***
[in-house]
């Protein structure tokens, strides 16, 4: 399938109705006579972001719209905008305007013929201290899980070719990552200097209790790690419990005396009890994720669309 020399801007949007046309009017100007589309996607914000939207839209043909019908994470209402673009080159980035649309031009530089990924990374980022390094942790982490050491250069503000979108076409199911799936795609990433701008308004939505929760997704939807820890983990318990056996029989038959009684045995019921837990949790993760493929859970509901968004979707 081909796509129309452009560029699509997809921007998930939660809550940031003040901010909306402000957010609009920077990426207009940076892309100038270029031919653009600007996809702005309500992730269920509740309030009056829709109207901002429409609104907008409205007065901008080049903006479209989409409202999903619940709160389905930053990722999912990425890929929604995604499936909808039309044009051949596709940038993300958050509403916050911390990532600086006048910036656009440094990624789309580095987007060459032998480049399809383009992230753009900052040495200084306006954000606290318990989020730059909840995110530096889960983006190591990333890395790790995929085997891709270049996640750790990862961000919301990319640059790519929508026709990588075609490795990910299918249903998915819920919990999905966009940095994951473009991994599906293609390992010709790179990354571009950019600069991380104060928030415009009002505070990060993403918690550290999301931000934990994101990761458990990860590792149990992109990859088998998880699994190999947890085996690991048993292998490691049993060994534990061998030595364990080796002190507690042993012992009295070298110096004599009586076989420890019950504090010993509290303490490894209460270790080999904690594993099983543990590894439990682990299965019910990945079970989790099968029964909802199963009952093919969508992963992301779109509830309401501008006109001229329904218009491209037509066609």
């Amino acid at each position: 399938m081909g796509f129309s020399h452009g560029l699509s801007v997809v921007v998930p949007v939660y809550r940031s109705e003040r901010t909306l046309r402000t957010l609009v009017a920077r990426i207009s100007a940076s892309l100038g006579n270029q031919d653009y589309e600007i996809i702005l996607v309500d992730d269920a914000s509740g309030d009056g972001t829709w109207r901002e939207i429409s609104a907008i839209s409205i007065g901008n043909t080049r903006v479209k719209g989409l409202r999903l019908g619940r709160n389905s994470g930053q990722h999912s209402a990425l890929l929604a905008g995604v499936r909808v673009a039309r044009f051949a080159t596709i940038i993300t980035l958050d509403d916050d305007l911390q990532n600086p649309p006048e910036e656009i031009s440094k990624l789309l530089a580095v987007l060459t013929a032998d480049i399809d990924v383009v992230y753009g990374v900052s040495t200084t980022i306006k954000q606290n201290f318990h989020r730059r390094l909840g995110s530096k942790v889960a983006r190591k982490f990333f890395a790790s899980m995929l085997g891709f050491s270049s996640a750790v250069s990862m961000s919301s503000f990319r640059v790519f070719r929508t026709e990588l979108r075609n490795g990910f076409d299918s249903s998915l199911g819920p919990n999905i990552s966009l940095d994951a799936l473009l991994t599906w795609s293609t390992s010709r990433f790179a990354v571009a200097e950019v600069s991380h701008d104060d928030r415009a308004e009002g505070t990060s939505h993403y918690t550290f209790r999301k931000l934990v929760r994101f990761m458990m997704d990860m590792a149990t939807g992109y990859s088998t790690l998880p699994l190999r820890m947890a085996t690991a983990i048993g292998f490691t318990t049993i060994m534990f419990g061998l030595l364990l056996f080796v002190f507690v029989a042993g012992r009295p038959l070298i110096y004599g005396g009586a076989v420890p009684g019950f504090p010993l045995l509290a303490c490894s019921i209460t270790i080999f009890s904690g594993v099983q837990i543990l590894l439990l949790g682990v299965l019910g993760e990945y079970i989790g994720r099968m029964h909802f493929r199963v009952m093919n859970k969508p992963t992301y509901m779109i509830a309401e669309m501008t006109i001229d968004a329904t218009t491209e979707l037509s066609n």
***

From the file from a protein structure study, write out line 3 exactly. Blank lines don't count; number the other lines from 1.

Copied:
């Amino acid at each position: 399938m081909g796509f129309s020399h452009g560029l699509s801007v997809v921007v998930p949007v939660y809550r940031s109705e003040r901010t909306l046309r402000t957010l609009v009017a920077r990426i207009s100007a940076s892309l100038g006579n270029q031919d653009y589309e600007i996809i702005l996607v309500d992730d269920a914000s509740g309030d009056g972001t829709w109207r901002e939207i429409s609104a907008i839209s409205i007065g901008n043909t080049r903006v479209k719209g989409l409202r999903l019908g619940r709160n389905s994470g930053q990722h999912s209402a990425l890929l929604a905008g995604v499936r909808v673009a039309r044009f051949a080159t596709i940038i993300t980035l958050d509403d916050d305007l911390q990532n600086p649309p006048e910036e656009i031009s440094k990624l789309l530089a580095v987007l060459t013929a032998d480049i399809d990924v383009v992230y753009g990374v900052s040495t200084t980022i306006k954000q606290n201290f318990h989020r730059r390094l909840g995110s530096k942790v889960a983006r190591k982490f990333f890395a790790s899980m995929l085997g891709f050491s270049s996640a750790v250069s990862m961000s919301s503000f990319r640059v790519f070719r929508t026709e990588l979108r075609n490795g990910f076409d299918s249903s998915l199911g819920p919990n999905i990552s966009l940095d994951a799936l473009l991994t599906w795609s293609t390992s010709r990433f790179a990354v571009a200097e950019v600069s991380h701008d104060d928030r415009a308004e009002g505070t990060s939505h993403y918690t550290f209790r999301k931000l934990v929760r994101f990761m458990m997704d990860m590792a149990t939807g992109y990859s088998t790690l998880p699994l190999r820890m947890a085996t690991a983990i048993g292998f490691t318990t049993i060994m534990f419990g061998l030595l364990l056996f080796v002190f507690v029989a042993g012992r009295p038959l070298i110096y004599g005396g009586a076989v420890p009684g019950f504090p010993l045995l509290a303490c490894s019921i209460t270790i080999f009890s904690g594993v099983q837990i543990l590894l439990l949790g682990v299965l019910g993760e990945y079970i989790g994720r099968m029964h909802f493929r199963v009952m093919n859970k969508p992963t992301y509901m779109i509830a309401e669309m501008t006109i001229d968004a329904t218009t491209e979707l037509s066609n």